dpjensen at berea.edu
Sun Apr 27 09:37:58 EST 1997
Pollinator (pollen transfer agent) and pollenizer (plant that
provides pollen) are so close that they are usually confused. I
tell students to associate the "t" in pollinator with transfer to
tell them apart.
I've never heard the term pollenizer, and a quick look through Raven et al. and
Moore et al. did not turn it up. You can put this in your list of excess words,
IMHO. However, I find many of the others in the original list acceptable if
presented to the student with a context that makes them meaningful.
We should not be teaching or not teaching terminology to our students without
attaching some utility to them. It is not useful for me to require my students
to know the difference between monoecious and dioecious unless I can attach a
meaning to the terms. Some of the meanings may be quick and simple: cycads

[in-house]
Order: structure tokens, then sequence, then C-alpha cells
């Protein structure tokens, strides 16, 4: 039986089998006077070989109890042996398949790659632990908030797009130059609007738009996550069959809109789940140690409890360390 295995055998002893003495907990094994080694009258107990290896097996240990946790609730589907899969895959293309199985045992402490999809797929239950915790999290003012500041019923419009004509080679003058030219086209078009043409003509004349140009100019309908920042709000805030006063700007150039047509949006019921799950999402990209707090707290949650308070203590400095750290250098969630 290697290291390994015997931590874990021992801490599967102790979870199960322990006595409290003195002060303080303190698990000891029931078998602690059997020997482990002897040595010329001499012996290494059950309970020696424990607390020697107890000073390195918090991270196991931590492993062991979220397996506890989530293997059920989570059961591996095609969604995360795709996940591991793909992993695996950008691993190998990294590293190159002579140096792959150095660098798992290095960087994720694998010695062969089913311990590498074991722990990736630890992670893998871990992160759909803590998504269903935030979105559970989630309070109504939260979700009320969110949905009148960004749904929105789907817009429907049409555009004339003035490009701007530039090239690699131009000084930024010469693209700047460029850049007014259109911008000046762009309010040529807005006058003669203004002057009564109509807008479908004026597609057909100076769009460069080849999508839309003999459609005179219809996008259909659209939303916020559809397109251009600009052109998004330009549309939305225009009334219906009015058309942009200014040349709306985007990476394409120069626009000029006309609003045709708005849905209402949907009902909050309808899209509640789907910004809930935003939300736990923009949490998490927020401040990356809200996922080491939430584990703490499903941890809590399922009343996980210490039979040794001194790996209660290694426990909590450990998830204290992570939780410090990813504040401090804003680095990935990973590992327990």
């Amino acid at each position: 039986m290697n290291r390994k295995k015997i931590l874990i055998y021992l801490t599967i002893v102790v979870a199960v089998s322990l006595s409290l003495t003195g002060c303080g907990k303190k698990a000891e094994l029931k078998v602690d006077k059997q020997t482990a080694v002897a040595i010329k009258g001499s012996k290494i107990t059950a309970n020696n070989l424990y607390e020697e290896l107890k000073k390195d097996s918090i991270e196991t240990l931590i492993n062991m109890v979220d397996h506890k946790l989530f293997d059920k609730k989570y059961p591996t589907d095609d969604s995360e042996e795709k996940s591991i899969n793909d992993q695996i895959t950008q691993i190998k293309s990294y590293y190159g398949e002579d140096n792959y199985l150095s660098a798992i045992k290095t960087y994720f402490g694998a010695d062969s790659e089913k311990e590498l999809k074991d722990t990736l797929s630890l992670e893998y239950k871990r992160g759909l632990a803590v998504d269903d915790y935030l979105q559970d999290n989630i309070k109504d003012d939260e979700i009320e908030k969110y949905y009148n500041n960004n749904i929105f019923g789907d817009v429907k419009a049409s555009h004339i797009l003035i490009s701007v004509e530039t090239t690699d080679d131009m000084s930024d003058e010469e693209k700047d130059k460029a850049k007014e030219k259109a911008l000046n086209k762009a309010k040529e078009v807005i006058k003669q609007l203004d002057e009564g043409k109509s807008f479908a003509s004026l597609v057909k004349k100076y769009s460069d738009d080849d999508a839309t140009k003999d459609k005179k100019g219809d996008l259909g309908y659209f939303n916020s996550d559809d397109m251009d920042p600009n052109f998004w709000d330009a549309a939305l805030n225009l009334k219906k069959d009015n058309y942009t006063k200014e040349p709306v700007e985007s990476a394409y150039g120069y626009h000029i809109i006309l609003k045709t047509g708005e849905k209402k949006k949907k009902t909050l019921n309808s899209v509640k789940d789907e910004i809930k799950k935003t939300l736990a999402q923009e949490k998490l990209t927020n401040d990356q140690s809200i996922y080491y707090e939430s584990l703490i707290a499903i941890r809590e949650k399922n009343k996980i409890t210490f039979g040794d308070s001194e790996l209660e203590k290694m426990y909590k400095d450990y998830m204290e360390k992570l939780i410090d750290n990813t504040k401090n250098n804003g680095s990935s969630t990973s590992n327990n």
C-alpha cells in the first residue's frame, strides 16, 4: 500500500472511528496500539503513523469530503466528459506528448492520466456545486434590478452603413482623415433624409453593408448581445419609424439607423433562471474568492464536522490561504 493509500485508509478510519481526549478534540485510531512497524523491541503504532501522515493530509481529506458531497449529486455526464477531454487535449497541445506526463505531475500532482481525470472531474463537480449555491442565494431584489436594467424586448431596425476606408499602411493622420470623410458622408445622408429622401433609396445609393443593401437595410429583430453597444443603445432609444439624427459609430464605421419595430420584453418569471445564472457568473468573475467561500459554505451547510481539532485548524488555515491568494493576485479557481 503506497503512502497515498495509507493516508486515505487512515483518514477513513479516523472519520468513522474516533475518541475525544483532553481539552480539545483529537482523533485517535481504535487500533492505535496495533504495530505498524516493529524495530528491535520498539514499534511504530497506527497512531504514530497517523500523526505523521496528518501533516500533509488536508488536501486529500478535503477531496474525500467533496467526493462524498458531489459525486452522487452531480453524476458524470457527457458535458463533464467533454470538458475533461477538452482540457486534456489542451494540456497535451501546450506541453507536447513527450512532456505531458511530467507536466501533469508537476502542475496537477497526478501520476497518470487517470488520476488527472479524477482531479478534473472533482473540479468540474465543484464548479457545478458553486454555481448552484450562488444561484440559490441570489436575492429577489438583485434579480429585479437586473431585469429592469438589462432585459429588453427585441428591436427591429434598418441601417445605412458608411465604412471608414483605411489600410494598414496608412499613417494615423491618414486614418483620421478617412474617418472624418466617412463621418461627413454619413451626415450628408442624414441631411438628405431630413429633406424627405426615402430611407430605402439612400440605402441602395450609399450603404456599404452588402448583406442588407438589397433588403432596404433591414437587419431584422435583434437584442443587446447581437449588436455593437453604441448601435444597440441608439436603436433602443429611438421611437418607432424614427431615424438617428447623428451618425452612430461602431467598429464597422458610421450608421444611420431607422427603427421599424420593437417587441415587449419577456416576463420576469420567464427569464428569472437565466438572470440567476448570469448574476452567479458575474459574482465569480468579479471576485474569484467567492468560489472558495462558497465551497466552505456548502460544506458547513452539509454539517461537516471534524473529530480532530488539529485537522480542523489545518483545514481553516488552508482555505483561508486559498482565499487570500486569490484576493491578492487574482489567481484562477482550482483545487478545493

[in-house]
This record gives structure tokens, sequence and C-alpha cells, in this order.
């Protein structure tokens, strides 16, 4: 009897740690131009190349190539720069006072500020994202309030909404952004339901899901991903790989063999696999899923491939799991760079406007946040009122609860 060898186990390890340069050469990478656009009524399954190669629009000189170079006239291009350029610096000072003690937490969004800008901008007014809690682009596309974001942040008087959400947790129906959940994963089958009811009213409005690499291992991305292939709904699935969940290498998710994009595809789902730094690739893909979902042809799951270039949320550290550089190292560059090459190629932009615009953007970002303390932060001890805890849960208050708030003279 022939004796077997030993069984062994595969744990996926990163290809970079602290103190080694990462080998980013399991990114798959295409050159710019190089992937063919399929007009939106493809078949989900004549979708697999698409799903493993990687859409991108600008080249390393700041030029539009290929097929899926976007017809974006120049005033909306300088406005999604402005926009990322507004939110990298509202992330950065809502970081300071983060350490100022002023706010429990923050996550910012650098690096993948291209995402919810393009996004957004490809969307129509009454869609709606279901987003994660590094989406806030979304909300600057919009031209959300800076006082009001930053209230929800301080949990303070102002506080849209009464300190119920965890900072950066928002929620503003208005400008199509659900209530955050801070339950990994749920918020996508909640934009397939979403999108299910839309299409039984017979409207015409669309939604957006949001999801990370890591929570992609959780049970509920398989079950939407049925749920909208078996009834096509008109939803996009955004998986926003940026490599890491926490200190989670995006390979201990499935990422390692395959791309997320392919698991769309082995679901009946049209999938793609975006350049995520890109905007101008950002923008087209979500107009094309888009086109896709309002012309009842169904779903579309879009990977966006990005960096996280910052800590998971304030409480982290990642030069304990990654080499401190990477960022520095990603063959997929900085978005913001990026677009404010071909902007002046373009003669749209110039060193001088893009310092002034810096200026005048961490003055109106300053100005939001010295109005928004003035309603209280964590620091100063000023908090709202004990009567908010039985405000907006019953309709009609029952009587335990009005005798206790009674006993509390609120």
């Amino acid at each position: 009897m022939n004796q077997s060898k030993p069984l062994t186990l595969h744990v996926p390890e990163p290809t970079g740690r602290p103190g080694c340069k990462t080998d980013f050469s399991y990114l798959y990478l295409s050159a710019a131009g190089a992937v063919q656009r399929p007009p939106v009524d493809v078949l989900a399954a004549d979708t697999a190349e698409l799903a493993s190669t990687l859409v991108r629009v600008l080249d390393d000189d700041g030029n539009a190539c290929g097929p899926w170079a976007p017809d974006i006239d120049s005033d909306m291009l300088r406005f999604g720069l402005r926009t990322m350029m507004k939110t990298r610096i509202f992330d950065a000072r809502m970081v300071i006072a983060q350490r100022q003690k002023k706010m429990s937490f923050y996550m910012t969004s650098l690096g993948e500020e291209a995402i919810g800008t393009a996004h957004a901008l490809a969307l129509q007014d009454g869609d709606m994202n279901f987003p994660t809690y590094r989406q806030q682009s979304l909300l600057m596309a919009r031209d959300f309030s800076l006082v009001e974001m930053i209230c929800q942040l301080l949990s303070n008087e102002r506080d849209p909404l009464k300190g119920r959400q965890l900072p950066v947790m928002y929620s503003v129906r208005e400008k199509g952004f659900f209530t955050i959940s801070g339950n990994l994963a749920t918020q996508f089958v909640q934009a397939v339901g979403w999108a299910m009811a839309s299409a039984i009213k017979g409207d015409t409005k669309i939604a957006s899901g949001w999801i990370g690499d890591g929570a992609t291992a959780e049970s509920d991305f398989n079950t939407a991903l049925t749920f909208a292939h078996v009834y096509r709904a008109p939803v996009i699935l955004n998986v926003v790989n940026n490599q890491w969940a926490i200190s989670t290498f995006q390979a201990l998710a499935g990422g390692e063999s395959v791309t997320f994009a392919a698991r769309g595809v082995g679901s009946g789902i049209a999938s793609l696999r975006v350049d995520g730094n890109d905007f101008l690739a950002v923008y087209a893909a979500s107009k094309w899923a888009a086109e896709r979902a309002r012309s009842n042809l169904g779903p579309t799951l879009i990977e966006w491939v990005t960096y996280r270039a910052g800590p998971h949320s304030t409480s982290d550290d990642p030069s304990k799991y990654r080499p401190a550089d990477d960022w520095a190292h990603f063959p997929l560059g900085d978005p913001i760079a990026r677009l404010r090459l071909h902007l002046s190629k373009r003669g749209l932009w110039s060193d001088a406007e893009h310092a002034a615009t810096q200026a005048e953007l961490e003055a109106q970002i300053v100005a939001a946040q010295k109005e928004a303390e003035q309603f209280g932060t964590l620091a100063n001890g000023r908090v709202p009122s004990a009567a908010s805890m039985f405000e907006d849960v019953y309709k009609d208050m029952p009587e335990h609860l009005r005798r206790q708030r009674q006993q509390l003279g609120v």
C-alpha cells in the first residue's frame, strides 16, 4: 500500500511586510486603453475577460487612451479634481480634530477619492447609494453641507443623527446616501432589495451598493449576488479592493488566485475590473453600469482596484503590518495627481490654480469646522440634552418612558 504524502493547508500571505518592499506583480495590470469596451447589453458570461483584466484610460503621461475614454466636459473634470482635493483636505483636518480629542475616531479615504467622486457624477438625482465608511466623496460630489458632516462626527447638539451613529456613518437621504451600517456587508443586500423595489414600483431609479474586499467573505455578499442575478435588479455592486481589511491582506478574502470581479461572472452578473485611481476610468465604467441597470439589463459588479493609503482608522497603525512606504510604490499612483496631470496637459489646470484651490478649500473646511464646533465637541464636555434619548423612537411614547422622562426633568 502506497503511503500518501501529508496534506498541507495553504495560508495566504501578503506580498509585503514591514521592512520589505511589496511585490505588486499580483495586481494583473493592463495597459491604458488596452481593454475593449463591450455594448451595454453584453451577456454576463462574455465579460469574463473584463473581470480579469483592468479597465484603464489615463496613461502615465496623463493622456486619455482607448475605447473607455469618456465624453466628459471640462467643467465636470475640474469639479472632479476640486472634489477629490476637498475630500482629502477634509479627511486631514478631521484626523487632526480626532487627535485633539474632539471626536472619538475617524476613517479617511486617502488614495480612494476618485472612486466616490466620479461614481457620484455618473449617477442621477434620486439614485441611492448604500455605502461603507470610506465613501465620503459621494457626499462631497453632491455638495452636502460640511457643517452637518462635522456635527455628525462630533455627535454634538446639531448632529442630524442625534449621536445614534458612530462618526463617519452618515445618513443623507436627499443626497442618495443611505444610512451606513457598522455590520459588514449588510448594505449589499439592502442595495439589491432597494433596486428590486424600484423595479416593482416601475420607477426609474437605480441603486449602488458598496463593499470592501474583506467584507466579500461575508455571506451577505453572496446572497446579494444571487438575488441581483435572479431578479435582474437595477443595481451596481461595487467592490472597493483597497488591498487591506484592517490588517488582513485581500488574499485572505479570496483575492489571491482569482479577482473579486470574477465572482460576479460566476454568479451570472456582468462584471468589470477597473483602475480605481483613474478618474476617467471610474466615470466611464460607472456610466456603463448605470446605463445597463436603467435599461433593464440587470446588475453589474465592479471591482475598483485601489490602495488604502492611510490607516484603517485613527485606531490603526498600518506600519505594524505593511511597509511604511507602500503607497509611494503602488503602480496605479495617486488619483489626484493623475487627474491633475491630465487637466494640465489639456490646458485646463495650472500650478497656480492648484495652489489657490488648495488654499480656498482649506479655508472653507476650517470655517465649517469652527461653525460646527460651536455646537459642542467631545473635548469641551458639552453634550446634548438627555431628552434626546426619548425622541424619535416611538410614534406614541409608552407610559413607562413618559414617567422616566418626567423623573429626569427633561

are dioec, conifers are monoec, and angiosperms have mostly perfect flowers.
Other meanings can be more profound, as a discussion of the evolutionary
implications of each of these traits.
I have fun with terminology and I love to point its flaws to my classes. For
example I might teach about monoecy and dioecy, then I might describe
polygamodioecy and geitenogamy (not related, but a favorite term of mine). I
will laughingly tell my class these words and say they are not required to know
them. This lets them know that (1) I agree there is an overabundance of terms
in botany, (2) I'm a relatively nice guy--other instructors would have them
learn EVERYTHING, and (3) some of these excess terms may be useful at times.
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From: dh321 at pgstumail.pg.cc.md.us ("David R. Hershey")
Subject: Re: plant-related terminology
Date: 26 Apr 1997 20:14:40 -0700
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